Sonic Sea: Award-Winning Documentary Exposes Impact of Industrial Ocean Noise on Whales

Film, narrated by Rachel McAdams and featuring an interview with Sting, will premier globally on Discovery in May and Tour the U.S. and Europe

LOS ANGELES –  An award-winning documentary film about the devastating impact of human-produced ocean noise on whales and other marine life will premiere globally on Discovery Channel this spring and tour both the United States and Europe throughout 2016. SONIC SEA is narrated by the Oscar-nominated actress Rachel McAdams. It features interviews with Grammy Award-winning musician, human rights and environmental activist, Sting, as well as the renowned oceanographic explorers and educators, Sylvia Earle and Jean-Michel Cousteau.

The film tells the story of Kenneth C. Balcomb III, a whale researcher and former U.S. Navy officer who solved a tragic mystery involving a mass stranding of whales in the Bahamas, and changed the way we understand our impact on the ocean.

“Something was causing all these whales to want to abandon the deep water and get the hell out of there,” Balcomb says in the film. “Animals that I had grown to know over a 10-year period were now dead. They were trying to get away. I was driven to find out why.”

The ocean is a world of sound not sight. In the darkness of the sea, whales and other marine life depend on sound to mate, find food, migrate, raise their young and defend against predators. Over the last century, however, extremely loud noise from commercial ships, oil and gas exploration, naval sonar exercises, and other sources has transformed the ocean’s delicate acoustic habitat, challenging the ability of whales and other marine life to prosper … and ultimately to survive.

“We’re drowning the ocean in sound,” NRDC President Rhea Suh said. “Science has made clear that noise produced by human activity is having serious – sometimes deadly – effects on whales, dolphins and other marine mammals. Life and death literally hang in the balance for many of these animals. It’s critical that we take action to protect them.”

North Atlantic right whales off Boston Harbor have lost up to 80 percent of their communication range due to noise from large commercial ships.

“These highly sophisticated mammals now face extinction, in part because they can no longer hear one another above our din,” Michael Jasny, director of the Marine Mammal Protection Project at the Natural Resources Defense Council (NRDC), and a leading expert on how ocean noise pollution affects whales. “But the one good thing about ocean noise is that when you stop making noise, it goes away.”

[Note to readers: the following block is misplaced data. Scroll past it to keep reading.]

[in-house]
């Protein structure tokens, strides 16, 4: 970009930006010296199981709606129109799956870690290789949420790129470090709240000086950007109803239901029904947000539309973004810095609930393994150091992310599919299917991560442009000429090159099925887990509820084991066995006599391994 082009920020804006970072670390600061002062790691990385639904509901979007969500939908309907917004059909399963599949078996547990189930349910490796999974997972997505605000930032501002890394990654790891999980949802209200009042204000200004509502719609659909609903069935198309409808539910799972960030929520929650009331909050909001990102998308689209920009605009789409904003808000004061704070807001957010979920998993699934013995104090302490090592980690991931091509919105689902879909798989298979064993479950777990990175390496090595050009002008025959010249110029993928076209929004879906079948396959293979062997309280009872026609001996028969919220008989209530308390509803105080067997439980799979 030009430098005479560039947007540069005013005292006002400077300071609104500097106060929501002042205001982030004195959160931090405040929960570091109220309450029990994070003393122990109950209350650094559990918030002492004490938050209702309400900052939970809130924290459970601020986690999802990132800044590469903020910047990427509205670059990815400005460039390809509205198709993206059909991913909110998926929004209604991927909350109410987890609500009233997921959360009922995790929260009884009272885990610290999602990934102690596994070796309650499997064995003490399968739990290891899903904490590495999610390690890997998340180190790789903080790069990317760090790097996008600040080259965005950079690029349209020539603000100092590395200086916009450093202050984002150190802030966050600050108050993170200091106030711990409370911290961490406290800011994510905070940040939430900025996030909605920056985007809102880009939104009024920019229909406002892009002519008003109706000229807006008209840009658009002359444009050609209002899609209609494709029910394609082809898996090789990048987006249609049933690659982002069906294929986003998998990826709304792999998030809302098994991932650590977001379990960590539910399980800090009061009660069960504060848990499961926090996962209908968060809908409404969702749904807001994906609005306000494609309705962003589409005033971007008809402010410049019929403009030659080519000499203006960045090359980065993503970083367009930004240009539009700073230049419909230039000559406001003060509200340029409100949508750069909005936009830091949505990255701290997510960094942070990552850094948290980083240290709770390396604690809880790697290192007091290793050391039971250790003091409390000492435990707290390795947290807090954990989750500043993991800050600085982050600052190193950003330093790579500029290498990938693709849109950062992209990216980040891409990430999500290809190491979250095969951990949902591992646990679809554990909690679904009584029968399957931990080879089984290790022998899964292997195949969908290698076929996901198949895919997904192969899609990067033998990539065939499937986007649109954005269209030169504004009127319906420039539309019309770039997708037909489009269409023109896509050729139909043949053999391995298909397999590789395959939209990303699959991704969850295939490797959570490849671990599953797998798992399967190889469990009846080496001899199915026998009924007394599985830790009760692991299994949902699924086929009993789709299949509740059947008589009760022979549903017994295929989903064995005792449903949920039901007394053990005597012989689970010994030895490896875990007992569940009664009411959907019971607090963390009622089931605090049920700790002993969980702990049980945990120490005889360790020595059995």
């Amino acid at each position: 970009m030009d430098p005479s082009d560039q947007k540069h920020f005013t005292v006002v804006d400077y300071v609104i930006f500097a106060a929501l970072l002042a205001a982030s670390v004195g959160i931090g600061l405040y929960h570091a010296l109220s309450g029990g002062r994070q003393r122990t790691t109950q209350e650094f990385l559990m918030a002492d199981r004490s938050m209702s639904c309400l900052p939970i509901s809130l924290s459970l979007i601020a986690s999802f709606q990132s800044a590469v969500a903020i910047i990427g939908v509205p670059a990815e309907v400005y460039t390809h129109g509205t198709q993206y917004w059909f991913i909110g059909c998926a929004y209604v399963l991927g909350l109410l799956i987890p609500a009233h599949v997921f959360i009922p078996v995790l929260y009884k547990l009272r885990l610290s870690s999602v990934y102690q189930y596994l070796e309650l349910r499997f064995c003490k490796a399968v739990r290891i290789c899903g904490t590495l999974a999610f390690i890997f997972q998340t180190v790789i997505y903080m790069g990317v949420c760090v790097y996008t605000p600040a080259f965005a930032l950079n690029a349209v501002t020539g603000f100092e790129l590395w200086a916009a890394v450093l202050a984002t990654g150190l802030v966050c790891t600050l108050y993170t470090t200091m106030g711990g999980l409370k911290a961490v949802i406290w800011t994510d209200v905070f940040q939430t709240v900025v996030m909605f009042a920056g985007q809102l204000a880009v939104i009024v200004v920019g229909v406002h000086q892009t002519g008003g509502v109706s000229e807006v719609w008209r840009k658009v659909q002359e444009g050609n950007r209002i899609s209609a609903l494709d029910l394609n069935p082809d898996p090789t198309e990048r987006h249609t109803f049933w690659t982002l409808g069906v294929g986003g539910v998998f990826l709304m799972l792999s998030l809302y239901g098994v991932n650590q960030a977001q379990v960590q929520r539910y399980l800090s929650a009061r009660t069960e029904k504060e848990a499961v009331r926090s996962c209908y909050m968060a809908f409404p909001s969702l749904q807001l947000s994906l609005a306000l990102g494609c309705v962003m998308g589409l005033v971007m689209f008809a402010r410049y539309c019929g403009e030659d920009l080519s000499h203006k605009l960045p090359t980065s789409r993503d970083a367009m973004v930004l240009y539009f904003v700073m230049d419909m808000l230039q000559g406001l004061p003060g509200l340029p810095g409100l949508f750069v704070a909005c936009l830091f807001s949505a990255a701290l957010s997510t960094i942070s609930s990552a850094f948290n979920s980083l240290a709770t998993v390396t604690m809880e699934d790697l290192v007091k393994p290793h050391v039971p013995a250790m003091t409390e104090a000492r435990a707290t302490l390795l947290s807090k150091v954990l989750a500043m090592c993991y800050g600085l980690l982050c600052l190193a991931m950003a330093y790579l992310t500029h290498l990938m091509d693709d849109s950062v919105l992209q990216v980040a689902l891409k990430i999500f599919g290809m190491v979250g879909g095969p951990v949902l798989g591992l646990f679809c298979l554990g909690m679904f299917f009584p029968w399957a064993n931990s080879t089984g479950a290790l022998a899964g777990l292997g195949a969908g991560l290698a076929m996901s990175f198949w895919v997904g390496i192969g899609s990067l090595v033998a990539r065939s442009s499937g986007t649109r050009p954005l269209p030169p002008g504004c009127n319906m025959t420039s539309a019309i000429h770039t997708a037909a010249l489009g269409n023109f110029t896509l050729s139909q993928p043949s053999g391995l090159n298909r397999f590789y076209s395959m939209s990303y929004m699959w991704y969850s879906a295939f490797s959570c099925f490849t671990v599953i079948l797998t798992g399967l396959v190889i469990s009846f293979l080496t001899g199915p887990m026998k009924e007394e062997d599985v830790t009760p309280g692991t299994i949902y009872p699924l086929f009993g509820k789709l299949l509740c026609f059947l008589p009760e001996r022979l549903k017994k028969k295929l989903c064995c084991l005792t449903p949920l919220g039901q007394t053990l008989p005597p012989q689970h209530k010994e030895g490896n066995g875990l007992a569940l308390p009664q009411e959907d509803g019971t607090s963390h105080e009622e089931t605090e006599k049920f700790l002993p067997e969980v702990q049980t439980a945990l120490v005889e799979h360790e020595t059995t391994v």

SONIC SEA was created to introduce this global problem to millions of people and to build momentum for change. It offers solutions and hope for a quieter ocean, and underscores that the ocean’s destiny is inextricably bound with our own.

“Countless species depend on a healthy ocean, including our own,” said Patrick Ramage, whale program director at the International Fund for Animal Welfare. “Sonic Sea highlights solutions to stem the rising tide of ocean noise pollution. But what are we each prepared to do to save our ocean planet? Do we have the political will?”

Ocean noise can be reduced dramatically with better ship design, new technologies for oil and gas exploration, and with sensible policies such as speed limits for large ships and exclusion zones for peacetime training with naval sonar.

NRDC has won a series of legal victories against the U.S. Navy over its use of high intensity sonar in training, sued the oil industry over its use of airguns to prospect for oil and gas, and helped persuade the United Nations International Maritime Organization to adopt a set of guidelines for reducing low-frequency ocean noise from commercial ships.

About the film

SONIC SEA won the Jury Award and the John de Graff Environmental Filmmaking award when it premiered at the Wild & Scenic Film Festival in January. The film will screen at numerous festivals in 2016 and across the U.S. in a tour produced by Film Sprout. In addition, a 22-minute cut of SONIC SEA is incorporated into the International Ocean Film Tour, “the ultimate film event for all ocean lovers,” that will screen in scores of cities across Western Europe and North America this spring and summer.

The directors of SONIC SEA, Michelle Dougherty of Imaginary Forces and Daniel Hinerfeld of NRDC, said that making a film about a subject that is invisible was a fascinating creative challenge. “We needed to develop a visual vocabulary for the acoustic world,” said Ms. Dougherty. “Gradually, a series of animations emerged that represented the complex web of sound in the ocean.”

“Because SONIC SEA is a film about sound, the directors worked painstakingly with designers at Wildfire Sonic Magic to create an immersive sound scape that plunges the audience through the waves and deep into an ocean flowing with sound,” Hinerfeld said.

SONIC SEA was produced by the Natural Resources Defense Council (NRDC) and Imaginary Forces in association with the International Fund for Animal Welfare (IFAW) and Diamond Docs. It was directed and produced by Michelle Dougherty and Daniel Hinerfeld, written by Mark Monroe (The Cove, Racing Extinction), edited by Christopher Johnson and scored by the Grammy-winner, Heitor Pereira (Minions, It’s Complicated). The director of photography was Stacy Toyama. The executive producers were Chip Houghton, Peter Frankfurt and Joel Reynolds, co-producers Lisa Whiteman and Franceska Bucci, associate producers, Shawna Moos, Patrick R. Ramage, Dunja Vitolic, Kashina Kessler, consulting producers, Michael Jasny, Tristan Bayer, and Bronwyn Barkan. Google Oceans and SpaceQuest, Ltd provided data on global ship traffic used in several of the film’s animations.

To find our host a screening of SONIC SEA, visit

Related Press Releases